8. Ask for samples. You won't get a sample cabinet door for more than a couple of days, but you can request samples of your countertop material, tile, paint, and cabinet hardware. I traveled with the granite sample in my purse for weeks, "visiting" other components to see if they got along with each other.
9. Create a project binder. I put together a binder with pocket dividers and used it to take notes, store photos taken from magazines, receipts, plans, etc. It was invaluable. You won't believe how much stuff you'll end up with.
10. Download appliance information from the Internet. Once you've picked your appliances, go to the manufacturer's website. You can find owner's manuals and, more importantly for your contractor, schematics. Your contractor needs to know the EXACT measurements of each appliance. I printed off the schematics for all of the appliances and gave them to him and the designer. They were both very grateful.
11. Work with a real designer. I used Possibility Kitchens in San Jose. Kate came to my house numerous times while she was working on the design. Home Depot doesn't come to the house to design. Possibility Kitchens charges the same for the cabinets as Home Depot (and their design service is free with the order of the cabinets), but they give more personal service. We made a lot of discoveries working through the plans while standing in the kitchen. I know I wouldn't have gotten everything I wanted if we designed it on the computer in Home Depot.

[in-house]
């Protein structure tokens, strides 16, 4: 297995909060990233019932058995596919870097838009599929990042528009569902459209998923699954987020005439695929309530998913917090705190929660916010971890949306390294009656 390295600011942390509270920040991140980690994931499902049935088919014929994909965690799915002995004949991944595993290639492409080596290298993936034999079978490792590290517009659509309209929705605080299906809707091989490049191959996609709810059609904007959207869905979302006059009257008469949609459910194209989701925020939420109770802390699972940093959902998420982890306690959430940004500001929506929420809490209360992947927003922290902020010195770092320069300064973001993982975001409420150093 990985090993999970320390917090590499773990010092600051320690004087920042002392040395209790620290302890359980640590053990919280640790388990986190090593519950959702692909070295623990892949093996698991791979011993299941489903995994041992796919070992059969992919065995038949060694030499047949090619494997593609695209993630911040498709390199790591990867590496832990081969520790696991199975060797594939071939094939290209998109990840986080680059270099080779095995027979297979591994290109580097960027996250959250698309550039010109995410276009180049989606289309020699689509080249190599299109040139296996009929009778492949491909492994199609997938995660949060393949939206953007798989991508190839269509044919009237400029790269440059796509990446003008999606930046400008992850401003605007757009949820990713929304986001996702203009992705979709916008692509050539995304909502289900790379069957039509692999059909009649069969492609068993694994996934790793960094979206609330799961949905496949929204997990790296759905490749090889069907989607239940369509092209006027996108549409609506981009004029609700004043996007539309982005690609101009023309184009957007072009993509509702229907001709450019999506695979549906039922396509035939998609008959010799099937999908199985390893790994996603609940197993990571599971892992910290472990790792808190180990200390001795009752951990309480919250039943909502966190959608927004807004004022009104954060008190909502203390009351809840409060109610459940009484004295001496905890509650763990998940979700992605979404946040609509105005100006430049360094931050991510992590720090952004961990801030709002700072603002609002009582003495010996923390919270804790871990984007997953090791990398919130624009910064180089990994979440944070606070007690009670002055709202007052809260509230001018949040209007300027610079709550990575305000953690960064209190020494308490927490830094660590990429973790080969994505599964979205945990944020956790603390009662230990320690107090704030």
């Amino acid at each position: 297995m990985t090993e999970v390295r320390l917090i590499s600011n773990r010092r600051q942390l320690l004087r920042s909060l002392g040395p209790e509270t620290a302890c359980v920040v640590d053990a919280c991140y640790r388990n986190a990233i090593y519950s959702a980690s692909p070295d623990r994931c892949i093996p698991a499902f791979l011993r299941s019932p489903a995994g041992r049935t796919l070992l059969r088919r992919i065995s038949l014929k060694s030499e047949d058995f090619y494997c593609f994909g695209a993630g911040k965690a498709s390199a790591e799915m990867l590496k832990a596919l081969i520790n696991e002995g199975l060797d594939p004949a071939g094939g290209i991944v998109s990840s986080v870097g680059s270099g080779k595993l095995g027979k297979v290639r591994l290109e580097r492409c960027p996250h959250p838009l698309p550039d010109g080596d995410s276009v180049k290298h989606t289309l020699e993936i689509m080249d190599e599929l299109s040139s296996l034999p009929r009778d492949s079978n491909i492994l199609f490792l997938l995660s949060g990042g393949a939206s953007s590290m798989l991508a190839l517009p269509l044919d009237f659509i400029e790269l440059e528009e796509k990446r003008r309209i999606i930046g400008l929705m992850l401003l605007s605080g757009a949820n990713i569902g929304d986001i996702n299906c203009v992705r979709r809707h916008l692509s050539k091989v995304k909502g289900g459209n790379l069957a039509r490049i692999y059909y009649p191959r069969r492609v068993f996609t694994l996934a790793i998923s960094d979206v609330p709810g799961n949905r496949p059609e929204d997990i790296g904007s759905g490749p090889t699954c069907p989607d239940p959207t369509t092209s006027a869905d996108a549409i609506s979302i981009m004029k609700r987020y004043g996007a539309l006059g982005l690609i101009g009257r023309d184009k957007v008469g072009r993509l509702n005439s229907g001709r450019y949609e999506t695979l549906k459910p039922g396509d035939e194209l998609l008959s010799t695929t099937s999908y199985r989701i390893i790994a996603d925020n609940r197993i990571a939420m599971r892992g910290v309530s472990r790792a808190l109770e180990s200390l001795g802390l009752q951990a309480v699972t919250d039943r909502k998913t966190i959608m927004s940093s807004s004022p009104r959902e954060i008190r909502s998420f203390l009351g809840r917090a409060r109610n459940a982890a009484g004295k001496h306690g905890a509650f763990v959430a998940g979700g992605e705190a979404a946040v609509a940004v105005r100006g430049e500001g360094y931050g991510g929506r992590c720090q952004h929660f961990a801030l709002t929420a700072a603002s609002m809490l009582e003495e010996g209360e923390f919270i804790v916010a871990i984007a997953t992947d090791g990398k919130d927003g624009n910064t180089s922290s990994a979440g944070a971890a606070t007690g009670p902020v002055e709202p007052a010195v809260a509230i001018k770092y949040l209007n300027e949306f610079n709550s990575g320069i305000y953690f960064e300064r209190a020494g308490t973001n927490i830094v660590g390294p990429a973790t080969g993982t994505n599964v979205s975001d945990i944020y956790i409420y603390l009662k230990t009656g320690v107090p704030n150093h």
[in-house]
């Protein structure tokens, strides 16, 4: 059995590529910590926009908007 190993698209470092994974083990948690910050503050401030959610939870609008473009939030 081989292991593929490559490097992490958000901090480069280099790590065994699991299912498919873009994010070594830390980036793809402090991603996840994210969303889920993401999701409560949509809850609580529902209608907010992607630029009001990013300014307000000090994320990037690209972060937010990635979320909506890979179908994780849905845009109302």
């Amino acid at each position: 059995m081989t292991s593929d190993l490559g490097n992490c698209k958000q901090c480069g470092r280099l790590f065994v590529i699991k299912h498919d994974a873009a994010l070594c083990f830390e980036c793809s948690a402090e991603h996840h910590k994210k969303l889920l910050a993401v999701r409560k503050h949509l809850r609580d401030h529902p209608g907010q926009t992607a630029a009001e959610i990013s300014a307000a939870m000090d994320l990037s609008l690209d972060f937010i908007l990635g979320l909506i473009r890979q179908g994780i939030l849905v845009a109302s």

12. Be prepared. I carried a retractable cloth measuring tape in my purse for months. Ditto the digital camera and a small notepad. I wanted to capture images of the appliances, surfaces, sinks, etc. that I was seeing. Measurements were very important...we designed a 12" x 24" space for the microwave, and I had to buy a microwave not for its features but its size.
13. Think Frank. M says that the theme song of the new kitchen is "I Did it My Way" by Frank Sinatra. While I ran things by him, we had a silent understanding that I was going to pick what I wanted. I deliberately didn't shop with friends because their taste may have influenced my choices. I wanted M to see the cabinets (which we chose together from a catalog) before I ordered them because it was such a big ticket item that I wanted to be 110% sure.
14. Think outside the box. I used the kitchen project as an opportunity to rework the family room. It's adjacent to the kitchen, and I put in a cabinet for the electronics. We put it on a furniture base and gave it a furniture top, so it doesn't look like a kitchen cabinet. We also replaced the window in the family room, making it bigger and more energy efficient. Now we have a better view of the garden and a whole lot more light in what used to be a dark room.
So maybe this isn't such a short list, but hopefully it will help others who are considering the exciting and scary world of kitchen remodels.